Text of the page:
9 Nov 2012

Widnes Vikings’ development officer Ben Morris recently completed a successful week-long visit to Ghana, through the Super League club’s Valhalla Foundation.

"As in a large number of African countries, there are high levels of poverty and infant mortality,” explained Morris. “In Ghana, 57 out of 1000 children die. Ghana itself played a part in the history of one of mankind's darkest periods; the slave trade and the South Coast is littered with slave castles where the native people were sold and shipped off to the Americas to work as slaves in plantations. An hour's drive out of Accra is the village of Bueko where we had been invited to by the Anglican Diocese of Ghana as part of developing outreach programme.”

Morris met up with Ghana Rugby League’s Development Manager Sylvester Wellington, who is busy organising a large-scale technical course in Accra, in partnership with University of Ghana and the Ghana Education Service, the government’s schools administration.

Wellington’s effect was clear: "It was great to meet the pioneer who is constantly planting new seeds and preaching the gospel of rugby league in a brand new area. He contributed to the session during the day with an instantaneous, positive effect. Although he didn't speak the local dialect of the Villagers from Bueko, there was more understanding between speaking the Gha language. This had an immediate impact by adding fluidity to the activities.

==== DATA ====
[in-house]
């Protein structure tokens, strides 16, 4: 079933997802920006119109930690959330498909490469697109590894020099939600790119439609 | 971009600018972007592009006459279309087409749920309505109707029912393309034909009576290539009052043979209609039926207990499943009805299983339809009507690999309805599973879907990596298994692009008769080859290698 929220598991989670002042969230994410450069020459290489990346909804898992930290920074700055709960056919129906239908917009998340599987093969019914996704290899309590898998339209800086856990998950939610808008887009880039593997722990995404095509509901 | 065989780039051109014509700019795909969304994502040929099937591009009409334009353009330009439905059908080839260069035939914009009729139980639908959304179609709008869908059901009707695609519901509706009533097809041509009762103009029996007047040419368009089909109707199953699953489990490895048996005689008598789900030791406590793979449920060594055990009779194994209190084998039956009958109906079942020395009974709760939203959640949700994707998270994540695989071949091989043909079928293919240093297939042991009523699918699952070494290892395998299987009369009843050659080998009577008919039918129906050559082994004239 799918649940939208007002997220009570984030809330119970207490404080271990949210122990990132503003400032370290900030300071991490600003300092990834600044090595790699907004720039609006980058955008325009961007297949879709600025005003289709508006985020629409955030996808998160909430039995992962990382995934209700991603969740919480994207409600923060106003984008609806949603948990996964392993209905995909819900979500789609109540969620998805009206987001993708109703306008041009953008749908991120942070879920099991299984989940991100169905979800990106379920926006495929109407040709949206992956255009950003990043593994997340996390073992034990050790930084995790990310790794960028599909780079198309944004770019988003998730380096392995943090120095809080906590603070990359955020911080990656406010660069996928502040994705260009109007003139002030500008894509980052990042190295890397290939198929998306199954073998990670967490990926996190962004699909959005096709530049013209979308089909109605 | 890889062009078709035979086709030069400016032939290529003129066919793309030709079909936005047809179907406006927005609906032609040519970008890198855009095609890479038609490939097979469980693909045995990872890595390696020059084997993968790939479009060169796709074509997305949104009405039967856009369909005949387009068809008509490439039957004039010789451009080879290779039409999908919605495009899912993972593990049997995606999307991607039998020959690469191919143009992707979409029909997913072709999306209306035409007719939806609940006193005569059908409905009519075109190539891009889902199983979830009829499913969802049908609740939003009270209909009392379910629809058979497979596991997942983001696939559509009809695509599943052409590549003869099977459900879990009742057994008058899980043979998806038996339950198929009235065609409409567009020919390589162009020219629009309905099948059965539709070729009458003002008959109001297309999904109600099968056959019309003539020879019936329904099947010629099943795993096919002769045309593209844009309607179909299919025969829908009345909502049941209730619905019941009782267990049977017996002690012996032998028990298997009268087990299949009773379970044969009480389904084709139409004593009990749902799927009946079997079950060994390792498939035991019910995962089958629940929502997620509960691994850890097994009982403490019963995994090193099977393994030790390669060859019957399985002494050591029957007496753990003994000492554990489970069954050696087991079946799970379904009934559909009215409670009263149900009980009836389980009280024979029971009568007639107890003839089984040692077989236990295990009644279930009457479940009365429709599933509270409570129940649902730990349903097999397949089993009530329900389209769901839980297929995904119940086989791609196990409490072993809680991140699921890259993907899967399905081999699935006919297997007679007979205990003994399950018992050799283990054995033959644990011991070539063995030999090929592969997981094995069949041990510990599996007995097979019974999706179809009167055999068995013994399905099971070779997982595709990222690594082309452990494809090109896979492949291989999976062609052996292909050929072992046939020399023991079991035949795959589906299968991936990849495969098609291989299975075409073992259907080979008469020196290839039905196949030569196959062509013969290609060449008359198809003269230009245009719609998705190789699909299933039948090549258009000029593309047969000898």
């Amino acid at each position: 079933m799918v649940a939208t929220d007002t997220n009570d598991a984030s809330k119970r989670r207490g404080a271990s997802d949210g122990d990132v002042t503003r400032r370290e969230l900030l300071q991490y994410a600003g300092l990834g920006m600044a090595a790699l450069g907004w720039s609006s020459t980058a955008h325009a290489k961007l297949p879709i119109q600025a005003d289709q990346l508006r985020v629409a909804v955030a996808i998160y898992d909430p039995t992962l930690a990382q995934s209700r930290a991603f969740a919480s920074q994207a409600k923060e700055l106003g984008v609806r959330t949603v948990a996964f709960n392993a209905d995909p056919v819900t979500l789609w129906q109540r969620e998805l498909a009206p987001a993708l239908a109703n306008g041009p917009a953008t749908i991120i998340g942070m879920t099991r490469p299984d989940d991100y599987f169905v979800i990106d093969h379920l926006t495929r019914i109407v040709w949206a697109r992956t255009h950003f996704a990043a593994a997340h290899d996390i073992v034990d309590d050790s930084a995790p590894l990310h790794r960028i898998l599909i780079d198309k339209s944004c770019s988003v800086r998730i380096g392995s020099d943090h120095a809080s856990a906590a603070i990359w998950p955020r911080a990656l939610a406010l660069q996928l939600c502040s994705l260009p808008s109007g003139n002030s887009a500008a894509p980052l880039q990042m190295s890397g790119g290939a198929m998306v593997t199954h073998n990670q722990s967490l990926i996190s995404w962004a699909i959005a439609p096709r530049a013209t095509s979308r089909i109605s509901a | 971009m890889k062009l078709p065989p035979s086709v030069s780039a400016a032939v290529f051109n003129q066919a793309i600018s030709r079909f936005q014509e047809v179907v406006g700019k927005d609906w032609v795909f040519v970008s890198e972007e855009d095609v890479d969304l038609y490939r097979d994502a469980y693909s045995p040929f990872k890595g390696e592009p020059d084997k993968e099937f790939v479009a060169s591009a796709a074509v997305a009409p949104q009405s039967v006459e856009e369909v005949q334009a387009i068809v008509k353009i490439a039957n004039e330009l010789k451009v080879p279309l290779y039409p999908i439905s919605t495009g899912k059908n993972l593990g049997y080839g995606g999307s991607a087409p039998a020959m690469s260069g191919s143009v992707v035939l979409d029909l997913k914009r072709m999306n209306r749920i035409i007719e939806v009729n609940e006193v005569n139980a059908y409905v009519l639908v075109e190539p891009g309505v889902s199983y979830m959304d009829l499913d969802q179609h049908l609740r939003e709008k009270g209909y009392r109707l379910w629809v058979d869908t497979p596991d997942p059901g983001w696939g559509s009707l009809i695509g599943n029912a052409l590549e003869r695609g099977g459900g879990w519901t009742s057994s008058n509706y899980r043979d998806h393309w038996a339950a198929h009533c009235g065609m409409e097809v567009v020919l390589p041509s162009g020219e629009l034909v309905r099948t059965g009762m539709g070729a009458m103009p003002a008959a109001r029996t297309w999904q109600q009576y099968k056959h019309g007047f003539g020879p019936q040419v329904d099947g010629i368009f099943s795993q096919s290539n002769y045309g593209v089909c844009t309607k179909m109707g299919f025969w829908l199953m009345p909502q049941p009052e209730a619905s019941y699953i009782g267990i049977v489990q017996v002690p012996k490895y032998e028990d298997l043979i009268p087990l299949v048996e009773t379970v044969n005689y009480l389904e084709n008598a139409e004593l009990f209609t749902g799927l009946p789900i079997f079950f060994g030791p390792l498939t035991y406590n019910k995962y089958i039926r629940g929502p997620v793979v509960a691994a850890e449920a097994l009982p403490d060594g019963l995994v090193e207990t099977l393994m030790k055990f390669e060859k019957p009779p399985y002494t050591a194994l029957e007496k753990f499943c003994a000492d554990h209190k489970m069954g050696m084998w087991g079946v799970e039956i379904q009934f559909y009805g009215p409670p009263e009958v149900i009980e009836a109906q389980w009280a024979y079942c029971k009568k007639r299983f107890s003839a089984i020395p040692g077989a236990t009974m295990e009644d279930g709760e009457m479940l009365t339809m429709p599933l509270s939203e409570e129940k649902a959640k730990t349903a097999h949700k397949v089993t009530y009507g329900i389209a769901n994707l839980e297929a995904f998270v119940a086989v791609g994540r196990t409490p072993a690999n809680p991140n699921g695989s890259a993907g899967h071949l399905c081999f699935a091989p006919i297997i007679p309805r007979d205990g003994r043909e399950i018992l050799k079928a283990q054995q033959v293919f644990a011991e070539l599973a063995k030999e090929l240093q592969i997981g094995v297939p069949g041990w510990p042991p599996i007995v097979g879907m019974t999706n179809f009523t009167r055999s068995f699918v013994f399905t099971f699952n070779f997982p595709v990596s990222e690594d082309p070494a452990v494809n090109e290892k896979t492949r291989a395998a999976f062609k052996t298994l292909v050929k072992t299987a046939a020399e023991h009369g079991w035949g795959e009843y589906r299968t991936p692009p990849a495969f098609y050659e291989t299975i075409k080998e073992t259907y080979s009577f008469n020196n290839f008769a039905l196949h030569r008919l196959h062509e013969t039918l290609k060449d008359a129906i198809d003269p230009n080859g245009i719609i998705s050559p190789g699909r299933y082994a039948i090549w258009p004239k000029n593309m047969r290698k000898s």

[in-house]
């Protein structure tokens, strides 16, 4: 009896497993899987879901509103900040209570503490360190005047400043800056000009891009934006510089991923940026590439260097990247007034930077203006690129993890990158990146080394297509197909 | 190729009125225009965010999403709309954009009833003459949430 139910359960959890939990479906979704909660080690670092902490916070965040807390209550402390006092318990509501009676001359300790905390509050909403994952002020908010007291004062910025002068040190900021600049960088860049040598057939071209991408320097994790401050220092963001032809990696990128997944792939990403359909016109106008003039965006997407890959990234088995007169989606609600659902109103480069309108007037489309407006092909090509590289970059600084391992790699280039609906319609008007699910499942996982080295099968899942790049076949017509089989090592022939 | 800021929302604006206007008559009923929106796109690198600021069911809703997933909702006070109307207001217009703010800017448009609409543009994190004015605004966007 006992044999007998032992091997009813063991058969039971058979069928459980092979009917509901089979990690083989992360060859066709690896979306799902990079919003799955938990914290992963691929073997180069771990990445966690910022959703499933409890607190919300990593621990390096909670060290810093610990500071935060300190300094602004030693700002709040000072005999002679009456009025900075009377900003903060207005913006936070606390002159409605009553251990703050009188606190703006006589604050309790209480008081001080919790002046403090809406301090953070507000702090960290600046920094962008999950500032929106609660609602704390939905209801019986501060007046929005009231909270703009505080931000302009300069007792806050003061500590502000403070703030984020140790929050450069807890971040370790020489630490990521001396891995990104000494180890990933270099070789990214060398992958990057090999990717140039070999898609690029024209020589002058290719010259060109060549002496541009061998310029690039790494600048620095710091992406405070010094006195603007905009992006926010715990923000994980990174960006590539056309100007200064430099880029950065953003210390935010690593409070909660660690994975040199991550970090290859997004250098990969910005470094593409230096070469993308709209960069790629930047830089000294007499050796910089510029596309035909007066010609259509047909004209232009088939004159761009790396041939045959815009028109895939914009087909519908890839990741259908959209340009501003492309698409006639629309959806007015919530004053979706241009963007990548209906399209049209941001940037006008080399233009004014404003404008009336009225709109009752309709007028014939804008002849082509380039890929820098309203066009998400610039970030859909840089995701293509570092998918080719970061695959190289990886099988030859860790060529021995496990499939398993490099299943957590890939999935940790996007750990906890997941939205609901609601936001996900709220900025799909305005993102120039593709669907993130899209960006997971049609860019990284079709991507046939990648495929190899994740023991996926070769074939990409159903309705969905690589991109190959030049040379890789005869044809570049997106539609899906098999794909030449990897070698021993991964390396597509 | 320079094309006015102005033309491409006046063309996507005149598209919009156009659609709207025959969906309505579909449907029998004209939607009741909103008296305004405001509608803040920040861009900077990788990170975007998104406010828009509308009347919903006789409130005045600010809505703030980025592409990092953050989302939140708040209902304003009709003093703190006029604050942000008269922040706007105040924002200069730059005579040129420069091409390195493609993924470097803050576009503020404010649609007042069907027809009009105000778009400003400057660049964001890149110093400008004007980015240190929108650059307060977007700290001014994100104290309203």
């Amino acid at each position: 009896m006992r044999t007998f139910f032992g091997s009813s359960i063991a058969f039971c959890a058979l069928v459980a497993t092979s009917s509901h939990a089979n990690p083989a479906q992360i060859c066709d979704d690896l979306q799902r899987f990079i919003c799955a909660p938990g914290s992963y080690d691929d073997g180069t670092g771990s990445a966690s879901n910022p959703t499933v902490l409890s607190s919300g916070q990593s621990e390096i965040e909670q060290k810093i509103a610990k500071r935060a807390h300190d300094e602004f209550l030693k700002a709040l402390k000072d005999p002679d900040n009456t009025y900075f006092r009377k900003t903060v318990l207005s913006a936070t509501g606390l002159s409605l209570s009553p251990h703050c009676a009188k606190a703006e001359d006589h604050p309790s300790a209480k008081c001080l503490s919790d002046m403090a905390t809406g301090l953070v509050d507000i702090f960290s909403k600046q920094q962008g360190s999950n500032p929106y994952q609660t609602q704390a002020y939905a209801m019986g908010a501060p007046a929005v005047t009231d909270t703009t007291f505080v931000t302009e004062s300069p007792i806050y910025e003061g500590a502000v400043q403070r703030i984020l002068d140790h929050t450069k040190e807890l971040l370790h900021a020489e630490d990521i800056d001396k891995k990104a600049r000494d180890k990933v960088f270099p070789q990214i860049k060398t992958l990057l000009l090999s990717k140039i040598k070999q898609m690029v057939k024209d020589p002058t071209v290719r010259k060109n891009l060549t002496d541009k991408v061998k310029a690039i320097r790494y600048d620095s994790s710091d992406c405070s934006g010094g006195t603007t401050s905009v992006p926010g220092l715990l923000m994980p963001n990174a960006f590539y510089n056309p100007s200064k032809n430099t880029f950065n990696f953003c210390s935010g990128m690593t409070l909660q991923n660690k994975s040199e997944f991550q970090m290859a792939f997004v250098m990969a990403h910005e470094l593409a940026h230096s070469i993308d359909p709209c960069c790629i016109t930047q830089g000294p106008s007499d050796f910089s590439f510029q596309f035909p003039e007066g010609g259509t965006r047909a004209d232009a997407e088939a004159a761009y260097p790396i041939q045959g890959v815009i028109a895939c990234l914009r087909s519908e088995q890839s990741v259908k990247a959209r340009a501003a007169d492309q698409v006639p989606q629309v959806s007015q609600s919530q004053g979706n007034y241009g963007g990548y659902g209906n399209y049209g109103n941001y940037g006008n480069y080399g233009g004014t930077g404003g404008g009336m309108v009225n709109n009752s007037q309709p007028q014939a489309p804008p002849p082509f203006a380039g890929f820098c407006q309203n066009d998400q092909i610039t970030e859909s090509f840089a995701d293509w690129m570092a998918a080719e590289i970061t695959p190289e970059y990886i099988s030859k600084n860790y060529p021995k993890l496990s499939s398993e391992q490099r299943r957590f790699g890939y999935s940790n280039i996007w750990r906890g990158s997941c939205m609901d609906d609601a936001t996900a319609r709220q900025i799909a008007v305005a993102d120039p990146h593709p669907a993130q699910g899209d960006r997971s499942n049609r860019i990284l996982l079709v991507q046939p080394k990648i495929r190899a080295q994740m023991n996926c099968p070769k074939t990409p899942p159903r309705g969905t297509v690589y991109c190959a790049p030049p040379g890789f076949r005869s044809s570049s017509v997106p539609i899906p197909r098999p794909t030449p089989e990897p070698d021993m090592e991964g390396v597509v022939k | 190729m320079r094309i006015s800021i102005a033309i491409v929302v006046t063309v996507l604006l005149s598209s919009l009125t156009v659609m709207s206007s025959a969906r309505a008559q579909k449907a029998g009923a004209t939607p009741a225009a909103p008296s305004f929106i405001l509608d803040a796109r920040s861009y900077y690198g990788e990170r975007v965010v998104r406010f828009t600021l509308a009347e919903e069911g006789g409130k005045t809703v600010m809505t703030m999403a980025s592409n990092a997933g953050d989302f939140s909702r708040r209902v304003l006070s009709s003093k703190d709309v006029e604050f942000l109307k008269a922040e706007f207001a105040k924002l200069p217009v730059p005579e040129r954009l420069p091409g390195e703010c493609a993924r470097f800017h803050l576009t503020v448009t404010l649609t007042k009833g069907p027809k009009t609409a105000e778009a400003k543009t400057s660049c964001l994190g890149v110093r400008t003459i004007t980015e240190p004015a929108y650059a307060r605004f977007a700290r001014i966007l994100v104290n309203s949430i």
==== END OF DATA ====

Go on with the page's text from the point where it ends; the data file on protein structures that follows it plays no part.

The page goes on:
"After a reflection period of my trip, it is easy to focus on what we did in Ghana, but less obvious is the impact the people and children have had on my life. I'm taken aback by the simplicity of their lifestyles in Ghana as they are not possession-driven people cluttered with advertising propaganda, and the Media telling them how they should and shouldn't live their lives. In the UK, one of the RFL's priorities is to build community cohesion through bringing people together; Rugby League may be new to Ghana, but the overwhelming sense of community is admirable. Both individually and as a group, we always felt welcomed everywhere we went. It has certainly made a lasting impression on me!"